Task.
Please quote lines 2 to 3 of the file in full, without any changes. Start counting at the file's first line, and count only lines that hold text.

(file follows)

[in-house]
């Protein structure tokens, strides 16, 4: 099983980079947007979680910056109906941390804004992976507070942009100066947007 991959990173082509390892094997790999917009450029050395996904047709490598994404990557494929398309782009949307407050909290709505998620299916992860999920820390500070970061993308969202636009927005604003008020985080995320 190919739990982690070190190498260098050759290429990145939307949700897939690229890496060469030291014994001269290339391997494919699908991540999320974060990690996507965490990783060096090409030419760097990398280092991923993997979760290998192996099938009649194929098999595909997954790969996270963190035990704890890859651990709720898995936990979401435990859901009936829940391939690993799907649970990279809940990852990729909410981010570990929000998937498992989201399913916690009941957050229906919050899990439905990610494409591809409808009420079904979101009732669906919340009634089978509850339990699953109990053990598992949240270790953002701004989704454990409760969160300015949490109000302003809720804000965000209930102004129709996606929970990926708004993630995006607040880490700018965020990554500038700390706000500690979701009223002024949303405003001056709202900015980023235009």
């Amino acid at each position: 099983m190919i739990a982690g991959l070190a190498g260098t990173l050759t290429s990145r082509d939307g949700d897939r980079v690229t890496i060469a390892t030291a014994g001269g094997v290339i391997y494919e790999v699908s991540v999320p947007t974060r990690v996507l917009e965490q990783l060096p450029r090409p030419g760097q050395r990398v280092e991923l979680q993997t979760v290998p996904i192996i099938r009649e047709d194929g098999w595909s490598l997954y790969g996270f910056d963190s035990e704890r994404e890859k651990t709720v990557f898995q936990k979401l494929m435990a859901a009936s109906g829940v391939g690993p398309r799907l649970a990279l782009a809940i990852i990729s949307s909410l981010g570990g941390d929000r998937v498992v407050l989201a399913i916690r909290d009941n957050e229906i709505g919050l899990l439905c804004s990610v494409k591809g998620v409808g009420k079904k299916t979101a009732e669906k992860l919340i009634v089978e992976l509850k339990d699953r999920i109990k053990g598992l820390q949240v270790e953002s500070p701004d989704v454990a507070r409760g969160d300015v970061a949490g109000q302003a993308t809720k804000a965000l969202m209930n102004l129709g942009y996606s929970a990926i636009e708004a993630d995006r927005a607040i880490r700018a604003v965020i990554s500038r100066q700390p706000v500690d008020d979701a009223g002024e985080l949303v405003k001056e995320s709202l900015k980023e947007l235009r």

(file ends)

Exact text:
């Protein structure tokens, strides 16, 4: 099983980079947007979680910056109906941390804004992976507070942009100066947007 991959990173082509390892094997790999917009450029050395996904047709490598994404990557494929398309782009949307407050909290709505998620299916992860999920820390500070970061993308969202636009927005604003008020985080995320 190919739990982690070190190498260098050759290429990145939307949700897939690229890496060469030291014994001269290339391997494919699908991540999320974060990690996507965490990783060096090409030419760097990398280092991923993997979760290998192996099938009649194929098999595909997954790969996270963190035990704890890859651990709720898995936990979401435990859901009936829940391939690993799907649970990279809940990852990729909410981010570990929000998937498992989201399913916690009941957050229906919050899990439905990610494409591809409808009420079904979101009732669906919340009634089978509850339990699953109990053990598992949240270790953002701004989704454990409760969160300015949490109000302003809720804000965000209930102004129709996606929970990926708004993630995006607040880490700018965020990554500038700390706000500690979701009223002024949303405003001056709202900015980023235009």
């Amino acid at each position: 099983m190919i739990a982690g991959l070190a190498g260098t990173l050759t290429s990145r082509d939307g949700d897939r980079v690229t890496i060469a390892t030291a014994g001269g094997v290339i391997y494919e790999v699908s991540v999320p947007t974060r990690v996507l917009e965490q990783l060096p450029r090409p030419g760097q050395r990398v280092e991923l979680q993997t979760v290998p996904i192996i099938r009649e047709d194929g098999w595909s490598l997954y790969g996270f910056d963190s035990e704890r994404e890859k651990t709720v990557f898995q936990k979401l494929m435990a859901a009936s109906g829940v391939g690993p398309r799907l649970a990279l782009a809940i990852i990729s949307s909410l981010g570990g941390d929000r998937v498992v407050l989201a399913i916690r909290d009941n957050e229906i709505g919050l899990l439905c804004s990610v494409k591809g998620v409808g009420k079904k299916t979101a009732e669906k992860l919340i009634v089978e992976l509850k339990d699953r999920i109990k053990g598992l820390q949240v270790e953002s500070p701004d989704v454990a507070r409760g969160d300015v970061a949490g109000q302003a993308t809720k804000a965000l969202m209930n102004l129709g942009y996606s929970a990926i636009e708004a993630d995006r927005a607040i880490r700018a604003v965020i990554s500038r100066q700390p706000v500690d008020d979701a009223g002024e985080l949303v405003k001056e995320s709202l900015k980023e947007l235009r």